therefore justly said by Mr. Ellis to be as ancient as 
the Saxon constitution ; and the lord having soc and 
sac over his own men, and the baron holding his 
own court for his own men, were the same characters 
lu were afterwards termed lords of Manors. The 
word manor was not however applied in pure Saxon 
times ; nor perhaps were all the laws and usages such 
as we now have them." • 

The ancient manor as it became consolidated in the 
eleventh and twelfth centuries is thus defined and de- 
scribed by that " reverend Judge eminently knowing 
in the common and statute law, William Bastall " ' in 
his famous book on the Terms of the Law : — "Mannor 
is compounded of divers things ; as of a House, Ara- 
ble Land, Pasture, Meadow, Wood, Rent, Advowson, 
Court's Baron, and such like which make a Mannor. 
And this ought to be by long continuance of time, 
the contrary whereof man's memory cannot discern ; 
for at this day a Mannor cannot be made because 
a Court-Baron cannot be made, and a Mannor 
cannot be without a Court-Baron and Suitors and 
Freeholders, two at the least ; for if all the Freeholds 
except one escheat to the Lord, or if he purchase all | 
except one, there his Mannor is gone, for that it can- • 
not be a Mannor without a Court Baron (as is afore- 
said) and a Court-Baron cannot be holden but before 
Suitors, and not before one Suitor; and therefore 
where but one Freehold or Freeholder is, there can- 
not be a Mannor properly, although in common speech 
it may be so called. 

Mansion (Mansio) is most commonly taken for the 
Chief Messuage or habitation of the Lord of a Man- 
nor, the Mannor-House where he doth most reside, 
his Capital Messuage as it is called ; of which the wife 
by the Statute of Magna Charta, chapter 7. shall have 
her Quarantine." * 

It will be noticed that in this description the Court- 
Leet is not mentioned. This is because, though it ex- 
isted in every Manor, it was not of its essence as the 
Court-Baron was. The Court-Leet was a SheriflTs 
court and had cognizance only of offences against the 
King, or the King's peace, below the degree of high 

The Manors of New York, in consequence of their 
having been erected after the statute of Charles IL 
(12 Charles II., ch. 24, Anno 1660) abolishing the 

31 This word i» so spelled in the Report, but It is spelled 'Theam ' or 
*Team,' by Sir Henry ElUsln the " Introdoction to Domesday," vol. I. 

'Toarth Report of Coromisstoners, Appendix, p. 106. 

* Coke's preface to his 10th report. 
'^ « Terms of the Law 490, ed. of 1686. 

military tenures and turning them into free and com- 
mon soccage, never possessed, nor were their lords 
ever invested with, the powers, privileges, rights, 
duties, and burdens of the old feudal manors of Eng- 
land as thus described. It is owing to ignorance of 
this fact, or the concealment of it, as the case may be, 
that so much misconception has been generated in the 
popular mind, by some writers, and also by some law- 
yers and men in public life, who in the recent pa^t 
sought political preferment, or private gain, in 
relation to the manors of New York, their ten- 
ants, and their owners. As to the latter, a curious 
error has obtained credence. We often, at this day, 
see them written of, and hear them spoken of, as 
Nobles. " Lord Philipse" and "Lord Pell " are fa- 
miliar examples of this ridiculous blunder in West- 
chester County. No grant of a feudal manor in Eng-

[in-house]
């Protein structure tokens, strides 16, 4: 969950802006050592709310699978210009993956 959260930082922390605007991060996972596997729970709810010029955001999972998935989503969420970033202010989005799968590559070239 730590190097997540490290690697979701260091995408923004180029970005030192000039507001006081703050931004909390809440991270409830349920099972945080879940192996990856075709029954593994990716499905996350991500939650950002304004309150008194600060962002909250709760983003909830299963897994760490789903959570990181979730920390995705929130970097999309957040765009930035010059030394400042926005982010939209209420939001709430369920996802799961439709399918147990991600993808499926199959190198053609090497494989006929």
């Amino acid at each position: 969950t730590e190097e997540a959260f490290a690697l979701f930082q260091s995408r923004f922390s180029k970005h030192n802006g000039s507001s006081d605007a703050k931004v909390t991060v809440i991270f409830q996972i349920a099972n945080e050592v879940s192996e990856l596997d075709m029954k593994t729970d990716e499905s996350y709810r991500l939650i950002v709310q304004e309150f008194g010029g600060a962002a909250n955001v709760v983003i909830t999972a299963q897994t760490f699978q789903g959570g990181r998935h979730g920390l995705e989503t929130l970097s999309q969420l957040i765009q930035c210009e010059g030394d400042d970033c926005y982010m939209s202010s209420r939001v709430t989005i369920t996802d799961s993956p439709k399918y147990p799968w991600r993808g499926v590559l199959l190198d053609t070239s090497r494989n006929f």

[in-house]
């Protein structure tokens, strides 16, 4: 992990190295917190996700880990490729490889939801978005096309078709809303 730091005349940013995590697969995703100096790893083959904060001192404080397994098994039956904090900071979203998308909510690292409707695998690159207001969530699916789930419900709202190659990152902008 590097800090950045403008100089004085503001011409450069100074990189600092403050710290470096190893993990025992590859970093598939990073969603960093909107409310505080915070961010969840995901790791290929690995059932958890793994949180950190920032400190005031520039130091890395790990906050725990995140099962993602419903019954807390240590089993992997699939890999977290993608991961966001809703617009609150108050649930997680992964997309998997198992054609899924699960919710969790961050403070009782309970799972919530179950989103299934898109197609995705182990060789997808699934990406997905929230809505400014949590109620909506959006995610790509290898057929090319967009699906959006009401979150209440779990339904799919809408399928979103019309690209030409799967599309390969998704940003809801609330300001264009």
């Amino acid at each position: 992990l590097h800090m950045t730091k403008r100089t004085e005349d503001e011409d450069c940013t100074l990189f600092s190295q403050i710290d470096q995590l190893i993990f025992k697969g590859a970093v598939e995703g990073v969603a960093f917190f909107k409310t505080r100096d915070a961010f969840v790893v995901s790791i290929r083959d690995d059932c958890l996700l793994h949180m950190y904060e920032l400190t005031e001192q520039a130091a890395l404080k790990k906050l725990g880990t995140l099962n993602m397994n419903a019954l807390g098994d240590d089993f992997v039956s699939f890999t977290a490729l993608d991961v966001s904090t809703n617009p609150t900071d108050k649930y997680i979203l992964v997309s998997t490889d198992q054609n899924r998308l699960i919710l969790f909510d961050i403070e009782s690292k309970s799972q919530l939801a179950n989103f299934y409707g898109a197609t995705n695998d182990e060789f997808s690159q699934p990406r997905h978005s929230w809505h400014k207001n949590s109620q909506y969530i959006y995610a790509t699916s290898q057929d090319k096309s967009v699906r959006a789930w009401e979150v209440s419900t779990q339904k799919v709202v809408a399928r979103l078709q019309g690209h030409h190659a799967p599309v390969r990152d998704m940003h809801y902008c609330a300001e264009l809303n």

land at any time from their first introduction ever 
carried with it a title,^ and much less did any grant of 
a New York freehold manor ever do so. Both re- 
lated to land only. The term Lord of a Manor is a 
technical one, and means simply the owner, — the pos- 
sessor, — of a manor, nothing more. Its use as a title 
is simply a work of intense, or ignorant, republican 
provincialism. "Lord" as a prefix to a manor 
owner's name was never used in England, nor in the 
Province of New York.® 

The origin, nature, existence and continuance ot 
the Manors of New York, and the reason why they 
could be erected by the English Sovereigns here, when 
those Sovereigns could not do so in England since 
1690, was so fully, thoroughly and learnedly set 
forth, more than thirty years ago, ih an opinion by 
one of the greatest chief justices who ever graced the 
State of New York, that no apology is necessary for 
giving it in his own language: "The grantees are 
authorized in terms to hold a court- leet and a court- 
baron, to award fines, have the customary writs, etc., 
to have the waife and estrays, deodands, etc., and the 
patronage of any churches to be erected on the tract; 
and the freeholders of the manor are empowered to 
elect a representative to sit in the General Assembly 
in the Province of New York. [ThU ^^privi/ege" was 
granted only to the three manors of Oortlandt, Livings- 
ston and Rensselaer swyck, and the Borough towns of 
West Chester and Schenectady}, There is nothing in 
the patent which in terms empowers the patentees to 
grant lands to be holden of themselves, [and all the 
manors were alike in this re^ecf^, but it is argued that 
the erection of a manor and the authority to hold the 
courts mentioned, which, according to English law, 
are manor courts, necessarily implies the power to 
create suitors, who must of necessity be tenants, hold- 
ing of the proprietor of the manor, owing him suit 

* In France this was different. Many seignoriee there did carry with 
them the right to a title, but it was not the case with all. 

^The SoTereign alone Is the " source of honor " in England, and the 
sole power that can, or eyer could, grant a title, or confer nobility, 
under English law. 



and service. This, it is said^ is a violation of the sta- 
tute called quia emptores terrwum, passed in the eight- 
eenth year of Edward the First, (Anno 1290). This 
statute, after reciting that the feudal tenants have sold 
their lands to be holden in fee of themselves, instead 
of the chief lord of the fee, whereby those lords have